If you make it to an interview at a top investment bank in the next two months, you can expect to be asked questions. A superabundance of questions. But only one will really matter: what makes you better than the people that bank employs already?
"Banks are already interviewing for positions they want to fill next year," says Michael Karp, chief executive officer of search firm Options Group, "But most of their interviewing is for upgrades, not for headcount increases."
Upgrades means what it says: you'll need to be an improvement on the existing model. Most banks have headcount freezes; when someone comes in, someone goes out, and the incomer needs to be an improvement on what they've got already.
Banks can only engage in upgrades, however, when they've established how current staff compare to what might be on offer elsewhere. For this they need to do some benchmarking. And the best way to benchmark a market is to scrutinize a random sample. Hence the interviews - they're as much about establishing whether a bank's current staff are any good as whether interviewees are actually worth hiring.
"There's a lot of benchmarking activity happening at the moment," says Russell Clarke of Figtree Search. "All the banks are trying to secure the top 20% of talent and a lot of effort is going into working out what that looks like, where it's located and how to entice it away."
While the top 20% of finance professionals are in what Clarke describes as a "buyers' market", the remaining 80% are stuck attending endless interviews as banks try to gauge what the top talent looks like. There's interview fatigue setting in, says Christian Robbins at search firm Alpha Tradestone. Candidates are becoming wise to the "benchmarking interview," he adds: "They understand the importance of attending interviews and building relationships but they also understand that there are so few opportunities out there that it's worth asking directly whether the person interviewing you has an actual role to fill."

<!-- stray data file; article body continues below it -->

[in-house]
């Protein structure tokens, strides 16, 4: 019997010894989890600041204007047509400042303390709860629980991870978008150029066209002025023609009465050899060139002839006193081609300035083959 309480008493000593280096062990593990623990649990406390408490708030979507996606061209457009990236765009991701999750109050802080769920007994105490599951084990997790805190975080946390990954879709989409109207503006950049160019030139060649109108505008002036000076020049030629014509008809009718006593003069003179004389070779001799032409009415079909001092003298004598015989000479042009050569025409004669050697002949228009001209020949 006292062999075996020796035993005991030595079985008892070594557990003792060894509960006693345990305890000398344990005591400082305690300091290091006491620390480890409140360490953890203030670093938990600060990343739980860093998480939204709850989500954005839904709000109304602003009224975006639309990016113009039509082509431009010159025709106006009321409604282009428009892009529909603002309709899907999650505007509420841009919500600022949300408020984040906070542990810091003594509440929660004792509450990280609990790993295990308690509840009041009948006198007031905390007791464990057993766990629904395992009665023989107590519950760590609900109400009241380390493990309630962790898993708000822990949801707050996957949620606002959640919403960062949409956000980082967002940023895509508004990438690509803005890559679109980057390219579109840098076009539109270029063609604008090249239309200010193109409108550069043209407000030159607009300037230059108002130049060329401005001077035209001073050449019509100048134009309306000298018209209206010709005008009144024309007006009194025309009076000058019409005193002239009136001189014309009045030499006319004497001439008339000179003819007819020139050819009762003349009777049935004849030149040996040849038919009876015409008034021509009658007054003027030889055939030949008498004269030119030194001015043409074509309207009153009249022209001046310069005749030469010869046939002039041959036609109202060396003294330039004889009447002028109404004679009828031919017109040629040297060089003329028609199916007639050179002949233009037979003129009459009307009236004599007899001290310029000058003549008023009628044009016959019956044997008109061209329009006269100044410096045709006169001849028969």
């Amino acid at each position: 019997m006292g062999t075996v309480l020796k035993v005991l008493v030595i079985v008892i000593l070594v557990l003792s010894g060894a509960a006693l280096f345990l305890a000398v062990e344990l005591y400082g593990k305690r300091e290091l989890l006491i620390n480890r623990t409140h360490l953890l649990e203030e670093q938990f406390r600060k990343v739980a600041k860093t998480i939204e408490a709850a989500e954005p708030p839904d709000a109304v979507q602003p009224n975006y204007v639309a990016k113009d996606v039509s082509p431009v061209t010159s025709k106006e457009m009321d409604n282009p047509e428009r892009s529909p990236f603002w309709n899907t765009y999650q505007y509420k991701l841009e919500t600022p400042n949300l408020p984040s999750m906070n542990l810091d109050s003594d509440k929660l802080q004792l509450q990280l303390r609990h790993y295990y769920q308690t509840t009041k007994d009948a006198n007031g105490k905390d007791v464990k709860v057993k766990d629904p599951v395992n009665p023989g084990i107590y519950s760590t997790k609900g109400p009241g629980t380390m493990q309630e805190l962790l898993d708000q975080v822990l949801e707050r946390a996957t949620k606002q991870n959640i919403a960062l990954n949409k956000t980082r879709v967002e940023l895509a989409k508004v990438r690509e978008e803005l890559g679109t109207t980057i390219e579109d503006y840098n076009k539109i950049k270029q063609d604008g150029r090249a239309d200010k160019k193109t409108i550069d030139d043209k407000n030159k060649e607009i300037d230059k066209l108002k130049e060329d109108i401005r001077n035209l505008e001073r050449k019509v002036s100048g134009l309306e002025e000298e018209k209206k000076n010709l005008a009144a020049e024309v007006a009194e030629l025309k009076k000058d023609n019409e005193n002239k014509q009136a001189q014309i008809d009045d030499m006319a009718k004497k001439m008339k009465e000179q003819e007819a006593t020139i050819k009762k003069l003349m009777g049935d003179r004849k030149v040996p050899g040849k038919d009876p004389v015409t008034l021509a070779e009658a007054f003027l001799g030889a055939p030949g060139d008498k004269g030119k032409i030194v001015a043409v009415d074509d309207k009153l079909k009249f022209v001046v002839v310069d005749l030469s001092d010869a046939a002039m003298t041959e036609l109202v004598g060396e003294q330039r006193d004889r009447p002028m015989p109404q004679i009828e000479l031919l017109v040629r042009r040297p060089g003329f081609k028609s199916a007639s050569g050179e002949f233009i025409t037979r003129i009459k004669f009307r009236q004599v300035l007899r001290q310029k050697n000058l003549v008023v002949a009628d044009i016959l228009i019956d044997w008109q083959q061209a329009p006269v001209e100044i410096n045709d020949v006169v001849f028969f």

And if a bank insists it does have a role to fill? If you want to prove you're better than current staff, you'll need to very clearly articulate what you do and how you do it, says Clarke. "It's all about how, exactly, you make revenues on your current platform and whether that will translate to the firm interviewing you."
The problem is that even if you're exceptional where you are, you may not be able to replicate such exceptionalism somewhere else. Front office bankers today are increasingly dependent upon internal systems, capital availability, and the broad 'franchise' of the firm they work for. Because of this, a bank's existing staff - who know the environment already - will have an advantage over outsiders. The real question you must answer therefore is not just whether you're better than existing staff, but whether you'll still be better than existing staff when deposited in the interviewing bank's ecosystem. This is far harder to answer convincingly, but it's the only way you'll find a new job for 2017.